Sweating the Petty vs. Petting the Sweaty: Two ways to play the game of life
“Life is a game.”
People interpret the parallel between life and games in two ways. The most common implies that like a game, life is no big deal, so you should just relax. This notion can be a comfort when you’re feeling stressed—stressed, in fact by the other way to take the statement: that in the game of life, you’re really trying figure out how to win, live right, make the world work better for you and others. And sometimes it’s not easy.
The first interpretation counsels looking beyond the game of life, as though the real action were elsewhere. The second interpretation counsels focusing on the game of life as if to say it’s no dress rehearsal.
This week I noticed that, simplifying a bit, the first interpretation reflects Plato’s contribution to philosophy and the second, Aristotle’s. Platonists, including most religious people, turn away from earthly matters to focus on the transcendental perfection of some other realm. Aristotelians, including most scientists, focus on earthly matters—seeing the potential for real action, progress, and improved understanding right here.
Which counts more, life or the afterlife? If religious doctrine is right that earthly life is merely a grubby boot camp test that will decide whether you will spend eternity (eternity!) in heaven or hell, then of course it pays to keep your eyes on the prize, which is elsewhere. Throughout much of history, widespread suffering, stress, and lack of earthly progress have dominated people’s experience. Think of how many people have been whipsawed from disease to torture, oppression to calamity without any prospect of an earthly explanation as to why. It’s no wonder the Platonic idea that life is a simulation in the service of some higher, fairer realm has had a lot of appeal.
As with any of your life’s particulars—job, relationship, career—there’s no use flogging a dead horse. You shift your attention away from long shots so you can focus on the investments most likely to pay out. In a way, then, Plato and Aristotle squared off over this everyday question applied to life as a whole. If the chances of finding happiness here are vanishingly low, your mind naturally shifts to the potential elsewhere.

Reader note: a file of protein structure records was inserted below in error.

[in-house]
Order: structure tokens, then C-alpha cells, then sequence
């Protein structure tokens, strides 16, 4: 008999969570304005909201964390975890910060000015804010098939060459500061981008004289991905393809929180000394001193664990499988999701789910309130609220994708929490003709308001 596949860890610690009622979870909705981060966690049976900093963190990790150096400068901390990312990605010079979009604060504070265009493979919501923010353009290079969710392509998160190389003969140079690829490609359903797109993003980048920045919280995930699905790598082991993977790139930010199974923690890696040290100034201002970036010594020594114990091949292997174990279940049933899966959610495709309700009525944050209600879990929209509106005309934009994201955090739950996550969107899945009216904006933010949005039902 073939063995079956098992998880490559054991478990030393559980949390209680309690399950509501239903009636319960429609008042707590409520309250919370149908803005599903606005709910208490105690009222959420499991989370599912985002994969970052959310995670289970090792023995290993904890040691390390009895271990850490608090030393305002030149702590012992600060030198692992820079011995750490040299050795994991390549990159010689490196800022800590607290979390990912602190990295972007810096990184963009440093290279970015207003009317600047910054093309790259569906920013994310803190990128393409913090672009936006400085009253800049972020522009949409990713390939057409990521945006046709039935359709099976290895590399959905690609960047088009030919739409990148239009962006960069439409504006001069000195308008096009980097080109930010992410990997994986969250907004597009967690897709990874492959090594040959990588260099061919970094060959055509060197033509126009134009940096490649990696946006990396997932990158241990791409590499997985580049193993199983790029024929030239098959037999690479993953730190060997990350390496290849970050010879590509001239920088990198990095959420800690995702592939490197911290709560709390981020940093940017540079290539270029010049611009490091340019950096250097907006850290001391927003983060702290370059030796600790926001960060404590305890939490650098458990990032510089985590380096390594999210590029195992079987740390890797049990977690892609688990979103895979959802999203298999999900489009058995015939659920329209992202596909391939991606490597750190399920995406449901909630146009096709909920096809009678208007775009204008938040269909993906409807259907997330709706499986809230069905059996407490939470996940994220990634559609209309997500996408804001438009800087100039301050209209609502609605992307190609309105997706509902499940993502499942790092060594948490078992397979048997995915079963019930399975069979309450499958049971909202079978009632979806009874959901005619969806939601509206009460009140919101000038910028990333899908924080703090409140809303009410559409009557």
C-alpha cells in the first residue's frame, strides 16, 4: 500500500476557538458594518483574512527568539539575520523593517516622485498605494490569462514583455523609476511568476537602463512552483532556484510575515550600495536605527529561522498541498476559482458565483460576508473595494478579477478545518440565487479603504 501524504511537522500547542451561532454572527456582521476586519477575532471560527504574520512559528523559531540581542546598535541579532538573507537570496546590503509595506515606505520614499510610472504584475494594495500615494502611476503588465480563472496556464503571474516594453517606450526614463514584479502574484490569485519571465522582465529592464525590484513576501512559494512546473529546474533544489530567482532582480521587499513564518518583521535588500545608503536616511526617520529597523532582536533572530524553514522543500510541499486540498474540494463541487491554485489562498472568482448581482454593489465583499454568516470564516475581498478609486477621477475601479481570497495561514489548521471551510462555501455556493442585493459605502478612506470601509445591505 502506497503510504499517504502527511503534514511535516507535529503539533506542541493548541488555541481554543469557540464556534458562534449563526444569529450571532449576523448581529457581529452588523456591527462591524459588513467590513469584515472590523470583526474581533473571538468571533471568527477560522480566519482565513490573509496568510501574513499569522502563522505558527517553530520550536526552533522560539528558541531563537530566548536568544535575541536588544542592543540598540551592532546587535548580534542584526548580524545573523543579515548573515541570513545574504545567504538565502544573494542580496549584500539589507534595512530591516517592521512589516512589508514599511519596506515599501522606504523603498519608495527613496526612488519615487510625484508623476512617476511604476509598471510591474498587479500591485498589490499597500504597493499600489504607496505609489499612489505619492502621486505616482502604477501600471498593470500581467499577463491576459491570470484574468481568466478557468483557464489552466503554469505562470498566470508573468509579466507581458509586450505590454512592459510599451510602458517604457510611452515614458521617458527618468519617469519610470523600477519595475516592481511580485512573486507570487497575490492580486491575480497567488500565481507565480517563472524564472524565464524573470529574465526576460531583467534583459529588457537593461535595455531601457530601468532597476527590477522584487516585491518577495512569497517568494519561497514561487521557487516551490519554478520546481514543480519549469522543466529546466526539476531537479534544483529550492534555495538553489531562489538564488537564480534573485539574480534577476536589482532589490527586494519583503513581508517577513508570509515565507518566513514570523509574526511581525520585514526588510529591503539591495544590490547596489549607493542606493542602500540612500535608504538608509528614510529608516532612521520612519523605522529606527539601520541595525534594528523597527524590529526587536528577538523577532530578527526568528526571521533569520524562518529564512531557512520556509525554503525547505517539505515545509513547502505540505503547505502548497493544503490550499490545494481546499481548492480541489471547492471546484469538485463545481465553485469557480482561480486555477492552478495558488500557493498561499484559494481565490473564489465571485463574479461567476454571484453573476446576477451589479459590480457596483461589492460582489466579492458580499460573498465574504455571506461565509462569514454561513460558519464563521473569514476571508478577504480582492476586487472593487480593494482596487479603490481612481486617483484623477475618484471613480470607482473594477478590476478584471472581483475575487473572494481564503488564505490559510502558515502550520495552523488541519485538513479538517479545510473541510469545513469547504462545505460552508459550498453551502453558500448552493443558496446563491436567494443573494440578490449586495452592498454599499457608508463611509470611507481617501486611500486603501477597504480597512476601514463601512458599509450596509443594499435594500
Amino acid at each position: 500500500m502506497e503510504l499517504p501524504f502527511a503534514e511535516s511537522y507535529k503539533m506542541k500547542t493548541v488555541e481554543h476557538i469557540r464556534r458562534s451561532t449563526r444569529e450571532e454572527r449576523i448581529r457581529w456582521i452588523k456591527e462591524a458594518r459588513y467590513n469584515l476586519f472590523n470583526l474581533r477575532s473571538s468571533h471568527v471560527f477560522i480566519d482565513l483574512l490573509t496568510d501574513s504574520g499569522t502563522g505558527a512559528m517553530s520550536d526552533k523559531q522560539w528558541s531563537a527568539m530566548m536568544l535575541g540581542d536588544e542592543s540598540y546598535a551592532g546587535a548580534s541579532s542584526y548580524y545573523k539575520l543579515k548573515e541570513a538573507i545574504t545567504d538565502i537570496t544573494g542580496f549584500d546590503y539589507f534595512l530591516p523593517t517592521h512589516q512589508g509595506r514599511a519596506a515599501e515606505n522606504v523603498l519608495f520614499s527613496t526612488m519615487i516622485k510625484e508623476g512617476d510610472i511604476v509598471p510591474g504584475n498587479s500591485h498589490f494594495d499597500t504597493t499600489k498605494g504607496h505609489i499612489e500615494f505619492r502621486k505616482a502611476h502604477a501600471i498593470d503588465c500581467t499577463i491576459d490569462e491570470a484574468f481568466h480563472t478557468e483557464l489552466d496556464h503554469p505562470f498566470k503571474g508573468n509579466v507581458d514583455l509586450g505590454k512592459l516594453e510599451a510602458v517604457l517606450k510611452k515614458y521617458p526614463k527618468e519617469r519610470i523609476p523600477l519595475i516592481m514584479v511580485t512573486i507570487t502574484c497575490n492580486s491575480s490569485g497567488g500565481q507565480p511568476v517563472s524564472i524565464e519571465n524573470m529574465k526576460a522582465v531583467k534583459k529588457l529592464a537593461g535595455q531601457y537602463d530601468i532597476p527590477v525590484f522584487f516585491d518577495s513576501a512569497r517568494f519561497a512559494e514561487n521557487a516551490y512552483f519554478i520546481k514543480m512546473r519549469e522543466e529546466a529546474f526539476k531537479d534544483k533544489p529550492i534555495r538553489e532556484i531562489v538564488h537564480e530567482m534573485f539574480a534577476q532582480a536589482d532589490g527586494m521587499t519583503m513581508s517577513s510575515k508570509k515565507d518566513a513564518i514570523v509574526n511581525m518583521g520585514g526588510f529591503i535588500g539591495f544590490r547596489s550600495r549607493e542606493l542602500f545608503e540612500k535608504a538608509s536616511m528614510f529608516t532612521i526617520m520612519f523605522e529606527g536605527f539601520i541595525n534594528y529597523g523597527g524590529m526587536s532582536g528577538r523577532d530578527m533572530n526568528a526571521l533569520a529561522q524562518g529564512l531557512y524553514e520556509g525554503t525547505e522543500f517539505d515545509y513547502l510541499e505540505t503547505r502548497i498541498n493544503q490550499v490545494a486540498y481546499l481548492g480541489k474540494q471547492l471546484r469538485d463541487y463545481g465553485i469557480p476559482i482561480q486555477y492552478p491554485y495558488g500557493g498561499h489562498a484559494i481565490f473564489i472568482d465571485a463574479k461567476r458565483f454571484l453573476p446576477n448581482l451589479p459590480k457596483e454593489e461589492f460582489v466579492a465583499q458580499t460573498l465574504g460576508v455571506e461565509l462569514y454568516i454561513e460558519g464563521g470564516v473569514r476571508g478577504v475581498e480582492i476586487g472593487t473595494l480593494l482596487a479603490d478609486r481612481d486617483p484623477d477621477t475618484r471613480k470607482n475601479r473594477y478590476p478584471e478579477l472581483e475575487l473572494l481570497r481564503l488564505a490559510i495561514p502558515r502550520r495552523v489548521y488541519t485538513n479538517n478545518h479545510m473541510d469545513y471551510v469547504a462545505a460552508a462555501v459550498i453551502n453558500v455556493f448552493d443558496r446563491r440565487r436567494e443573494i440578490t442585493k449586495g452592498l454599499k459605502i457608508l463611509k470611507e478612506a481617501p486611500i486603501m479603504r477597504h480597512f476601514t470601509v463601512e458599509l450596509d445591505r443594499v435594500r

It’s also not surprising that the more stressful life is, the more attractive Platonic transcendentalism becomes. This worries me. In the years ahead, facing global warming and other large-scale discouragements, we may flock in ever greater numbers to Platonism, shifting attention away from the potential for earthly improvement just when we need it most. And towards what alternative? To Aristotelians like me, the battles between Shiites and Sunnis, Protestants and Catholics, Jews and Arabs are founded on ridiculously petty theological differences. All these violent conflicts over imaginary afterlives and which rituals will gain you God’s grace—God isn’t dead, he’s deadly.
By 390 AD most of Aristotle’s writings were lost to the West. Christian leaders, campaigning to stamp out paganism, had burned many books, including Aristotle’s. Plato, commingled with Christianity, prevailed here through the dark ages (476-1000 AD) while Aristotle prevailed in the Muslim centers of learning such as Bagdad. The West rediscovered Aristotle during the Crusades (1095-1291). Aquinas (1225-1274) finessed an integration of Aristotle into Christianity, and the central power of the Papacy helped spread the new Aristotelian Scholasticism that resulted. In the 1600s the Aristotelian vision of continued earthly progress and innovation broke free from the Church’s insistence on a fixed, infallible dogma, and the rest is modern history.
To Aristotelians, Platonists seem obsessed with trivialities. With all the real-world challenges we face, why fuss over the details of some magically perfect, unseen metaphysical realm? To Platonists, Aristotelians seem too content to embrace this flawed earthly existence.
So take your pick: sweat the petty or pet the sweaty. I’d pet the sweaty any day. But then my days aren’t so stressful. I get to experience the extraordinary progress we’re making in the game of life. Good things happen for me every day. So, of course, I don’t sweat the petty details about how I can improve my chances of spending eternity in some alleged other world where good things supposedly happen. I’m Aristotelian because I can afford to pet the sweaty.